Flint Street director embraces food bank role
A longtime social worker, Kathy Barnes knows how important it is to help those in need. She knows it so well that the Flint Street Board of Directors named her the new director of Flint Street Fellowship in April.
“I’ve been through a lot. Most social workers have been through a lot in their own lives,” Barnes said. “You learn from your own trials and tribulations that other people are going through trials and tribulations. I’d like to lighten the load. My experience has taught me that we all need each other.”
Ben Helmer, president of the Flint Street Board of Directors, said that attitude is exactly why Barnes is the director of Flint Street.
“She has responded to the needs of clients so well,” Helmer said. “I’m very happy about that.”
Helmer said Barnes was tasked with managing the food bank through the end of the COVID-19 pandemic. Barnes explained that the food bank had closed its doors at the beginning of the pandemic, offering pre-packaged boxes of food to those in need. That meant clients couldn’t choose the food they wanted in the boxes, Barnes said.
“We had to rearrange how we distributed food and we couldn’t give them choices anymore,” Barnes said. “Before, if someone came to the door it would be like, ‘Do you want mac and cheese or rice? Do you want soup or ramen?’ I wanted to get back to where they can make those choices again.”
Indeed, the food bank reopened its doors in early May to offer clients more food choices and the opportunity to shop for free clothes. Barnes said the food bank has options for vegetarians, vegans and those with a gluten-free diet.
“We try to feed everyone as well as we can,” Barnes said.
She started volunteering at the food bank in 2019, Barnes said, when longtime director Pat Kasner retired. People still talk about Kasner, Barnes said.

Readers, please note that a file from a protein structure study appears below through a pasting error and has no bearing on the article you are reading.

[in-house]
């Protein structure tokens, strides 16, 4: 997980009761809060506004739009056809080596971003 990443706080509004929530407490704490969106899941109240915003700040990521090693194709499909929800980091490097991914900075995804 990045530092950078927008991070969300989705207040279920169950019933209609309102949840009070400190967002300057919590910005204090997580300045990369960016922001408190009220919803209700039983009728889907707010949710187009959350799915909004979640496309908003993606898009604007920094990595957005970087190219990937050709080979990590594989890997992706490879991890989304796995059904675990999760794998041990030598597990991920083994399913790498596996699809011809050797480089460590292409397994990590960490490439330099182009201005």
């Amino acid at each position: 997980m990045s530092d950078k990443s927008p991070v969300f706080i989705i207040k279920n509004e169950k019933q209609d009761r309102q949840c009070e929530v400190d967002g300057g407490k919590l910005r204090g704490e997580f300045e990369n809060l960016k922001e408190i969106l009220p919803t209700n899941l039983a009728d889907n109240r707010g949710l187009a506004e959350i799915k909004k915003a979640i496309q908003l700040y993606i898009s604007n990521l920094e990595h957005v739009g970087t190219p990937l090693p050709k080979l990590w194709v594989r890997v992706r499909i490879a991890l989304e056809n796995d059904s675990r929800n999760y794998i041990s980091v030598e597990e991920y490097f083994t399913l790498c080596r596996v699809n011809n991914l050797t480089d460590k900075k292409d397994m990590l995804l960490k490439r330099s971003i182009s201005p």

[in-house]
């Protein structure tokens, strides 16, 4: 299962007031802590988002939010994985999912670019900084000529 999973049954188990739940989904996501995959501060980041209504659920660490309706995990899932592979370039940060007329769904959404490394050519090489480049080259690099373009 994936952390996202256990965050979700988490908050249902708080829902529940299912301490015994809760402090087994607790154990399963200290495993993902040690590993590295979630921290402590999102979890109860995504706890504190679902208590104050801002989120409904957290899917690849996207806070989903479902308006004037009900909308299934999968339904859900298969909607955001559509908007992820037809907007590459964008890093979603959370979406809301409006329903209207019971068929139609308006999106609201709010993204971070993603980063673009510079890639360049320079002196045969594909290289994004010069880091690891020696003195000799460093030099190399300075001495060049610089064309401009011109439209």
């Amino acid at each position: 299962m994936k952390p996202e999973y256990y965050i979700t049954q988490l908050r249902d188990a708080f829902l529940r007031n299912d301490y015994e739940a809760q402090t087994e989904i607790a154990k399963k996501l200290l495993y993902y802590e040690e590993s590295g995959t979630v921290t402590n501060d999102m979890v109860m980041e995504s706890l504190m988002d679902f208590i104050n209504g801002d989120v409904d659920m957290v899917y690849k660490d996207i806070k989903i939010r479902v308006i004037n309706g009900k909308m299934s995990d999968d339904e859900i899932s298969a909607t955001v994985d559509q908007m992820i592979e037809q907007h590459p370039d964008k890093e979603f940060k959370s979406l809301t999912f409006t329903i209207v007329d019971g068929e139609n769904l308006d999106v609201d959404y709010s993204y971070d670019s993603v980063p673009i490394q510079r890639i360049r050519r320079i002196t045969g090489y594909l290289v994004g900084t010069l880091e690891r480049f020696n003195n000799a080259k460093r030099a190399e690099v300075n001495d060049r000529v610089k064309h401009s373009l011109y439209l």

“Those are big shoes to fill,” Barnes said. “It’s very intimidating, believe me.”
Before she landed in Carroll County, Barnes said, she was displaced because of Hurricane Katrina. She said she bounced around a few different places in Arkansas over the years.
“We ended up here and fell in love with Eureka, as everyone does,” Barnes said. “I worked at the school for a while as a mental health therapist for the kids, and then I worked with Circle of Life.”
Volunteering at the food bank gave her a different perspective on what people need, Barnes said. One of her goals is to keep reaching out to the community to assess those needs and expand the food bank’s offerings, she said.
“I want to find out how we can do more than what we’re doing now or what we’re missing,” Barnes said. “I want to find out how we can best serve the community.”
Barnes continued, “Our point of view is only one point of view. We need to know what our clients need. That’s what this is all about — not what we think they should need, but what is their biggest need.”
Before the pandemic, Barnes said, the food bank had a free shelf with condiments, toiletries and other items that wouldn’t traditionally be included in the food box. Barnes said those items are special to the food bank’s clients, especially items like mayonnaise, mustard, ketchup, peanut butter and jelly.
“It’s those things that brighten up your meal but aren’t basic everyday stuff,” Barnes said. “It’s things that aren’t your basic can of green beans and corn, so there’s something to look forward to and enjoy.”
Helmer said Barnes has done a great job reopening the food bank’s doors in a way that’s safe for everyone.
“We’re back to being open and volunteers helping people face-to-face instead of behind a desk,” Helmer said. “One of the good things [Barnes] did is make it so people could access the clothing. We’re the only place I know of that offers free clothing to people.”
The most important thing about the food bank, Barnes said, is that everyone feels welcome there.
“We want people to feel very welcome and that we’re here for them,” Barnes said. “We’re here to help in any way we can. We go out of our way. Our volunteers are great.”
The food bank wouldn’t operate without volunteers and community support, Barnes said.
“We are so appreciative of the volunteers and the people who donate,” Barnes said. “That’s how we exist. It’s just so heartwarming that we’re all sharing and taking care of each other in this community.”
She continued, “We have so many big-hearted people here. We really do. They’re in the background keeping Flint Street going.”
For more information on Flint Street Fellowship, visit www.FlintStreet.org.